Recently, I had friends who after a poor paddle board rental experience, never wanted to do it (sup) again. That’s not an uncommon experience.
Rental shop complaints vary from unskilled staff providing renters with poorly fit gear to sending renters out in conditions above their skill level resulting in a rescue.
The problem with renting, is that it’s not yours or custom outfitted to fit your individual height, weight or skill level. Rentals get trashed after continuous use by a lot of people, many whom have no skills in that sport. Rental shops can’t often keep up with the number repairs needed.
Tips for Renting a Paddle Board:
Think about whether you’ll bring your keys and wallet out or does the shop have lockers?
- What do you really need on the water? Or can afford to lose if it falls in?
- Bring your own sunglasses or eye glass retainer straps
- Where will your prescriptions or epi-pen go?
- Bring your own if you’re have one you like but just need a board. Or are traveling.
- Check if the 2-piece adjustable paddle shaft is secure, meaning that its not sliding. Ask to have it tightened.
- Many rental paddles are cheap and heavy. Aluminum paddles will weigh down your strokes and fatigue your shoulders.
- Your paddle shouldn’t sink. If it come with a pool noodle zip tied on (been there!) ask for another one without.
- Always wear a leash when paddling, no exceptions. Ask for one at the rental counter. Losing your board means a long swim back.
- If there’s no tidal or river current put on your ankle or calf. Make sure it’s secure and not sliding up and down.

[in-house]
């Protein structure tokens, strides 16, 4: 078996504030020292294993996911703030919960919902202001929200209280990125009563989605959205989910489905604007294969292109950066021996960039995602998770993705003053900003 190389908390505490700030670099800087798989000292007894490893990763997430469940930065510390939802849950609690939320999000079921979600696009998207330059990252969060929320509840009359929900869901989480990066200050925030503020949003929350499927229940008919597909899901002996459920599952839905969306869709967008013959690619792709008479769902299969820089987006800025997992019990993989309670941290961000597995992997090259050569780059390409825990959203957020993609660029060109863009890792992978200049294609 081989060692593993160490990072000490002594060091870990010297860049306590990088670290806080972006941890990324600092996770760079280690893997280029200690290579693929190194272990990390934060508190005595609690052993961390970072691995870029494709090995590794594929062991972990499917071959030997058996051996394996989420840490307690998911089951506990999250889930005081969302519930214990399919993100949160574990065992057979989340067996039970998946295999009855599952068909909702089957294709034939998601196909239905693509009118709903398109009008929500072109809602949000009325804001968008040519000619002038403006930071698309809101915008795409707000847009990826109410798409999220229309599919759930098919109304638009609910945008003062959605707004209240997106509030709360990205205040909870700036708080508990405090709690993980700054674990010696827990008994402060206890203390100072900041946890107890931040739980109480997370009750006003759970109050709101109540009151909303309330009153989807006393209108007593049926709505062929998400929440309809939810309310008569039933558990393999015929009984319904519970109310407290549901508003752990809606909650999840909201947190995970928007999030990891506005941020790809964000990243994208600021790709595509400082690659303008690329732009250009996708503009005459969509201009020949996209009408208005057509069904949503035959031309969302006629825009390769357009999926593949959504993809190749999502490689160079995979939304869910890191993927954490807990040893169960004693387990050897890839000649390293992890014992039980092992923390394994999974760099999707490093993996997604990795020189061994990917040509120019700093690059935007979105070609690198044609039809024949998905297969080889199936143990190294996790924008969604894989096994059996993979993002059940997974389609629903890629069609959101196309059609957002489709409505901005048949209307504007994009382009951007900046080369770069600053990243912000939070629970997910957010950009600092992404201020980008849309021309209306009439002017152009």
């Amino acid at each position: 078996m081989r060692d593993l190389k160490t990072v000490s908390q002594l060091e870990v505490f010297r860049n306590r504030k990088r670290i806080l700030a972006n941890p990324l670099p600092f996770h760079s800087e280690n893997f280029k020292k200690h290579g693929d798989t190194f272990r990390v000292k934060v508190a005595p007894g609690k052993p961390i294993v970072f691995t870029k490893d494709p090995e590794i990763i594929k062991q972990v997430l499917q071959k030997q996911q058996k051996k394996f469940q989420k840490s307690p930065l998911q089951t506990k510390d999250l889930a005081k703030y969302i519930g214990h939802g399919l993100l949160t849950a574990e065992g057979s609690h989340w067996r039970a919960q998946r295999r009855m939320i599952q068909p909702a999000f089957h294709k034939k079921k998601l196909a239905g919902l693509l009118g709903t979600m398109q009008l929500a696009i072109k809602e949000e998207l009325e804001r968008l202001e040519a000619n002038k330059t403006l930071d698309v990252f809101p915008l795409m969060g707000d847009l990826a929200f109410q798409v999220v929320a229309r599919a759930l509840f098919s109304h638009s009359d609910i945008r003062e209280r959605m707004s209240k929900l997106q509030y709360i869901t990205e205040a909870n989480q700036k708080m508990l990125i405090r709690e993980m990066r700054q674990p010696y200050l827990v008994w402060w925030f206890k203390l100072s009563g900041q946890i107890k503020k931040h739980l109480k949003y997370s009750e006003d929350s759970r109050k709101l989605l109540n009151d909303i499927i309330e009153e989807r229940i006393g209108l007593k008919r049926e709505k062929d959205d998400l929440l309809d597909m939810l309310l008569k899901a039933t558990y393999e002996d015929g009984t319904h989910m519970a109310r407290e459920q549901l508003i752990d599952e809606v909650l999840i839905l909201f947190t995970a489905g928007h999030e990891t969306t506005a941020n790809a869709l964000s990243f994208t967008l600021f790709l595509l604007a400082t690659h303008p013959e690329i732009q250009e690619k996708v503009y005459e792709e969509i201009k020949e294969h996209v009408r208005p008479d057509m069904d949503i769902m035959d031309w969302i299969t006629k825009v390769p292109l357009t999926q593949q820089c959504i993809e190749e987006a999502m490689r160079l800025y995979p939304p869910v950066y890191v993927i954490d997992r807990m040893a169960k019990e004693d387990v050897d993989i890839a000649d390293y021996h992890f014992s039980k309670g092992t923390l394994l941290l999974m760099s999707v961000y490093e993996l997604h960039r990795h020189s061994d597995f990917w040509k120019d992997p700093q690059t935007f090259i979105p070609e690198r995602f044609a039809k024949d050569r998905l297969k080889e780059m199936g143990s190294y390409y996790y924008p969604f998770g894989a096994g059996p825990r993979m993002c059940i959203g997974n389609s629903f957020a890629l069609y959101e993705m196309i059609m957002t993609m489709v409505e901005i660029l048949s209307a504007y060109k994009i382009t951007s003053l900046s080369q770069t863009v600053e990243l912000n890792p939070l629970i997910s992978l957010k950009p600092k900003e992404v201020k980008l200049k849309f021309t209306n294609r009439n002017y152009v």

- If in Tidal Current or River Current (even minimal) attach leash to your lifejacket side straps. #1 Sup fatalities are ankle leashes in rivers.
- Pull hard on the leash at the attachment to the board. If it breaks ask for another leash string.
Life Jacket (PFD)
- Always wear a life jacket. Pros wear life jackets.
- Attach your leash to your life jacket side straps. This means you won’t step on the leash on the board.
- Bring along a snack to put in the pfd pockets.
- Buy your own lifejacket, check out these options.
- Some Rentals shops have clothing options to keep you warm. Ask for options and how to carry them if you get too hot.
- Bring your own if they don’t have clothing. Bring non-cotton quick drying garmets or neoprene. if rainy or windy, a rain shell is great.
- If there’s rocks ask for booties. Or bring water shoes or paddling booties such as these from NRS.
- Wide brimmed hat with chin strap for sunny days
- Check out these cooler or cold weather clothing options.
- Ask for a board that will fit your height and weight. If you’re a bigger person like me, you’ll need a bigger board. I’ve seen a lot of big folks struggle on rental boards.
- Make sure you board has a leash and tie-downs for gear.
Water – Staying Hydrated:
- Bring along water to stay hydrated. A bottle with a loop or hook will allow you to attach it down.
- Or get lifejacket like these that allow you to slip a hydration bladder in the back for hands free hydration
Extras To Bring with You:
- UV lip baum
- Wide brimmed hat for sun
- Warm hat for cold
- Water bottle
- Dry bag to hold your things. Not all shops offer those.
- Extra warm / cold weather clothing
- Traveling? Bring your own paddle. Rental paddles suck.
- Warm clothes to put on after
- Don’t rely on the high school aged kid renting you gear to send you out in perfect weather. Use apps like WindAlert and Windy to get real time conditions. If you’re a beginner and it’s blowing over 10-15 mph you shouldn’t go out.
- If in doubt, don’t go out. If it looks scary it probably is.
About Rob Casey – Named a pioneer in the SUP industry by Stand Up Journal, Rob is the author of “Stand Up Paddling Flat Water to Surf and Rivers” and “Kayaking Puget Sound and the San Juans, 60 Trips.” Rob owns SUP and Kayak school Salmon Bay Paddle in Seattle. He also runs several paddling races.